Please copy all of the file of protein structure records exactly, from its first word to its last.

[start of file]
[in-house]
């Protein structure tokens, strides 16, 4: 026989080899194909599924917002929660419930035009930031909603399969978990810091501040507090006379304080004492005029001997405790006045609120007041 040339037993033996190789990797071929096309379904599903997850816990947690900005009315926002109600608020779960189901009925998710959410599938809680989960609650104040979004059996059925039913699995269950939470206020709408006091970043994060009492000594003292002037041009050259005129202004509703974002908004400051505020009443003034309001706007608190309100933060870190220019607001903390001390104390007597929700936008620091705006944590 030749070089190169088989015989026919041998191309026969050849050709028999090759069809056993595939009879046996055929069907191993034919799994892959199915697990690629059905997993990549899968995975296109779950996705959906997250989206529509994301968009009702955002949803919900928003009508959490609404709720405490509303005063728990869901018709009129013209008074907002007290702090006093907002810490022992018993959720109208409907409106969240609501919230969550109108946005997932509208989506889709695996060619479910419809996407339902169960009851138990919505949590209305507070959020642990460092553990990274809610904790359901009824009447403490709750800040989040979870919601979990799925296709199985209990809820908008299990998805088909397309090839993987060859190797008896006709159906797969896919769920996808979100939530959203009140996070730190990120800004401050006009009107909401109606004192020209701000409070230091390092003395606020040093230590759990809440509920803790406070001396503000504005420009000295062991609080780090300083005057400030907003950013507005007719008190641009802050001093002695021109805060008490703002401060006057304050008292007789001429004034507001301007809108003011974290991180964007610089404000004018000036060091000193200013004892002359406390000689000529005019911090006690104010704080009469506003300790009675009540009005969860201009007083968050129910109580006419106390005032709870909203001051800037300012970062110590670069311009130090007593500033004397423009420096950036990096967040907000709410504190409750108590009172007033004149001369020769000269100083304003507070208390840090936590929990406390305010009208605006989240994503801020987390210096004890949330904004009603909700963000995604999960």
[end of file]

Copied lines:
[in-house]
């Protein structure tokens, strides 16, 4: 026989080899194909599924917002929660419930035009930031909603399969978990810091501040507090006379304080004492005029001997405790006045609120007041 040339037993033996190789990797071929096309379904599903997850816990947690900005009315926002109600608020779960189901009925998710959410599938809680989960609650104040979004059996059925039913699995269950939470206020709408006091970043994060009492000594003292002037041009050259005129202004509703974002908004400051505020009443003034309001706007608190309100933060870190220019607001903390001390104390007597929700936008620091705006944590 030749070089190169088989015989026919041998191309026969050849050709028999090759069809056993595939009879046996055929069907191993034919799994892959199915697990690629059905997993990549899968995975296109779950996705959906997250989206529509994301968009009702955002949803919900928003009508959490609404709720405490509303005063728990869901018709009129013209008074907002007290702090006093907002810490022992018993959720109208409907409106969240609501919230969550109108946005997932509208989506889709695996060619479910419809996407339902169960009851138990919505949590209305507070959020642990460092553990990274809610904790359901009824009447403490709750800040989040979870919601979990799925296709199985209990809820908008299990998805088909397309090839993987060859190797008896006709159906797969896919769920996808979100939530959203009140996070730190990120800004401050006009009107909401109606004192020209701000409070230091390092003395606020040093230590759990809440509920803790406070001396503000504005420009000295062991609080780090300083005057400030907003950013507005007719008190641009802050001093002695021109805060008490703002401060006057304050008292007789001429004034507001301007809108003011974290991180964007610089404000004018000036060091000193200013004892002359406390000689000529005019911090006690104010704080009469506003300790009675009540009005969860201009007083968050129910109580006419106390005032709870909203001051800037300012970062110590670069311009130090007593500033004397423009420096950036990096967040907000709410504190409750108590009172007033004149001369020769000269100083304003507070208390840090936590929990406390305010009208605006989240994503801020987390210096004890949330904004009603909700963000995604999960």